Why was I having severe headaches and seizures? My Diagnosis Surprised Me


Around 20 years ago, I woke feeling sick one morning when I was in the second year of my teaching career. I was about to ask for a substitute when I felt dizzy. The next thing I know, I was lying on the floor. My husband told me that I had a seizure, and he called 911. My arms and legs moved, but I was unconscious the entire time. I was so terrified–I didn’t know anything had happened.

The doctors at the hospital examined me and told me I was fine. They sent me home because they thought I was sick (since I taught second graders, there was always a virus or flu going around).

It became a habit

Six months later it happened again, but this time I was alone at home. I felt dizzy, nauseous and then woke up in the middle of the floor. I called 911 and got to the hospital. They said, “Okay now we have a pattern.”

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I had not felt sick prior to this seizure so they knew that it was something else, but didn’t know what. I was referred by my doctor to a neurologist, and began getting tested for every possible condition. They checked to see if I had a heart problem, a brain tumour, diabetes or hypoglycemia. They even tested me to see if I had lupus. It was so discouraging. I kept hearing “Your test results were normal,” but I kept saying, “But this isn’t normal!” I was terrified as I had no control over my body and no answers.

Not just one, but two diagnoses

This continued for three years. My doctors were still trying to determine what was causing my seizures and which medicines would work best for me. I was always tired and felt like I wasn’t who I wanted to become. I was sent from specialist to specialists, and it felt like no one shared notes. My biggest fear was having a seizure right in front of students. Thankfully, this never happened.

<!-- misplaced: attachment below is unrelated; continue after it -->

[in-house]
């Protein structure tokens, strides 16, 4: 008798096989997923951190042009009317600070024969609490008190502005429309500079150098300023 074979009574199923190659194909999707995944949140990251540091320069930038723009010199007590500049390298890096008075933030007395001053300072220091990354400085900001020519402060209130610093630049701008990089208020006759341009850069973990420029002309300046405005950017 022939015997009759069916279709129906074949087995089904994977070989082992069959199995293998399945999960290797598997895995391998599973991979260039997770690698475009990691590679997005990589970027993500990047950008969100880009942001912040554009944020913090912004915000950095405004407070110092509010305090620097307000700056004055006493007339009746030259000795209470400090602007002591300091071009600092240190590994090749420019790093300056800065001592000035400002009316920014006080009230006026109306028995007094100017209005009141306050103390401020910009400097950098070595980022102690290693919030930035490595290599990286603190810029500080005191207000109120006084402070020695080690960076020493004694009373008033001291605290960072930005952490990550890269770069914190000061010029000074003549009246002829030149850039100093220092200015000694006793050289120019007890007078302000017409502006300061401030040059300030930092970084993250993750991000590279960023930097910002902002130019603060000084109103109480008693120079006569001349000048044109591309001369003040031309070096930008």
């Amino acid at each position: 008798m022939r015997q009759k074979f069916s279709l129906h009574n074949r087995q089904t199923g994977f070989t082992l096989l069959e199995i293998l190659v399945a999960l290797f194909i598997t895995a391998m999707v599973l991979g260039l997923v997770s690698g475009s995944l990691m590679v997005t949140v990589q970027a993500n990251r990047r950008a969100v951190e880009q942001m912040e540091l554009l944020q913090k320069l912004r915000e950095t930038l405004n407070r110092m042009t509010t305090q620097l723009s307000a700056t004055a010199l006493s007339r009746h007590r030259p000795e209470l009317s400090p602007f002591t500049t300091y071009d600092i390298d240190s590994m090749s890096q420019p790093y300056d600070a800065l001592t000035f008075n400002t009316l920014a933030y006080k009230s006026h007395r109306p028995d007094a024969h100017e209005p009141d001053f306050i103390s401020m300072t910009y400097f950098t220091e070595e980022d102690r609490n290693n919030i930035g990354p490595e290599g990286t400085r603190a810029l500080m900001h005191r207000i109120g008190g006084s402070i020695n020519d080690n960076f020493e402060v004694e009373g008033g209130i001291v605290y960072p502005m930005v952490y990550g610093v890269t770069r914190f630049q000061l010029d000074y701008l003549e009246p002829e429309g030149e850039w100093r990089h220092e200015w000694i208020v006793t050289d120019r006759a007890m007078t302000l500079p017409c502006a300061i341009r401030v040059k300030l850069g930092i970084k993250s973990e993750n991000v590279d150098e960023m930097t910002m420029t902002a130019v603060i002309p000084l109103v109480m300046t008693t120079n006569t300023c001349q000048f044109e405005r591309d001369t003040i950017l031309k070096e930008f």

I was then admitted to Barnes-Jewish Hospital, St. Louis. I stayed there for a full week, under observation. They tried to induce a seizure through adjusting my diet, preventing me from sleeping, and even flashing lights. The doctors confirmed I had epilepsy. A diagnosis changed my life. We could create a plan, and I could begin to live better.

The neurologist from Barnes-Jewish suggested that I see a headache specialist as I had terrible headaches ever since I was an teenager. I was diagnosed with migraine and now take two pills, one antiseizure medication and a monthly injection Aimovig to reduce migraine attacks. I’ve only had one seizure over the last 16 year period, which happened on a day when I forgot to take my medication. Some triggers, such as hormones and weather, I cannot control. However, I can control other factors, such as getting enough sleep and eating regularly. Migraine Road is a blog I started to help other migraine sufferers.

Lindsey De Los Santos

I’m now married to an amazing guy and we have two active sons. I teach fourth-grade, and my students have been wonderful. We discuss my health at the start of the school year and have a plan for what to do in the event of a seizure. They have big hearts. I spent years searching for the answers. I’m glad I didn’t give up because I wouldn’t have the life I have now.

What is epilepsy?

Around 3.4 million children and adults in the U.S. suffer from epilepsy. This chronic condition is diagnosed when a person experiences two or more unprovoked seizure. Seizures result from asynchronous brain activity, which manifests as involuntary movements or “spacing-out” or full-body convulsions.

Pooja Patel M.D. explains that seizures can be caused by many other things, such as alcohol, drugs, infection, or electrolyte balances. “But if someone has two seizures without a known cause, it may be diagnosed with epilepsy.”

In some cases, epilepsy is traced back to genetics or brain injuries, but in most cases, the cause is unknown. Stress does not cause epilepsy but it can lower the threshold of seizures in someone with epilepsy. Other triggers include lack of sleep and flashing lights. Researchers are still trying to find a link between migraine and epilepsy. However, many people with epilepsy — especially young women — also suffer from migraine.

Antiepileptic drugs are the first line of treatment, and they control seizures in seven out of ten patients. Other options include surgery, the ketogenic diet or implanted neurostimulation device.

Seizures symptoms